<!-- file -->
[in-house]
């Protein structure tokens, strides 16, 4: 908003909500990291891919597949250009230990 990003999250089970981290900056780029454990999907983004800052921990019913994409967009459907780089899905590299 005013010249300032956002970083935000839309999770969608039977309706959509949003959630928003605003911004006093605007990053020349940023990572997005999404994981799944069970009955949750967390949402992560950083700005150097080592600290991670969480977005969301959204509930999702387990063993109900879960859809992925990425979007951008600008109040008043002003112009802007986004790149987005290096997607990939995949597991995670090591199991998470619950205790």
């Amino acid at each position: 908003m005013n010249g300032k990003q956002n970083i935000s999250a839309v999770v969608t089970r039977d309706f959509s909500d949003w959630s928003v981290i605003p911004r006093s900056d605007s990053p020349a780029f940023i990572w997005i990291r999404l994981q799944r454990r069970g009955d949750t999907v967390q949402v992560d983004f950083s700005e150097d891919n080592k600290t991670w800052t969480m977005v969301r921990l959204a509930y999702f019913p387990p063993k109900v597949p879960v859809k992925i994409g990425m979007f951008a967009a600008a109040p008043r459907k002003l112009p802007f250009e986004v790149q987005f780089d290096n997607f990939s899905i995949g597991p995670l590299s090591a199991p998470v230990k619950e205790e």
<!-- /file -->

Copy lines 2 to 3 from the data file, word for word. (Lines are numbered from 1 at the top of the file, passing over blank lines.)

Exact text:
């Protein structure tokens, strides 16, 4: 908003909500990291891919597949250009230990 990003999250089970981290900056780029454990999907983004800052921990019913994409967009459907780089899905590299 005013010249300032956002970083935000839309999770969608039977309706959509949003959630928003605003911004006093605007990053020349940023990572997005999404994981799944069970009955949750967390949402992560950083700005150097080592600290991670969480977005969301959204509930999702387990063993109900879960859809992925990425979007951008600008109040008043002003112009802007986004790149987005290096997607990939995949597991995670090591199991998470619950205790």
């Amino acid at each position: 908003m005013n010249g300032k990003q956002n970083i935000s999250a839309v999770v969608t089970r039977d309706f959509s909500d949003w959630s928003v981290i605003p911004r006093s900056d605007s990053p020349a780029f940023i990572w997005i990291r999404l994981q799944r454990r069970g009955d949750t999907v967390q949402v992560d983004f950083s700005e150097d891919n080592k600290t991670w800052t969480m977005v969301r921990l959204a509930y999702f019913p387990p063993k109900v597949p879960v859809k992925i994409g990425m979007f951008a967009a600008a109040p008043r459907k002003l112009p802007f250009e986004v790149q987005f780089d290096n997607f990939s899905i995949g597991p995670l590299s090591a199991p998470v230990k619950e205790e």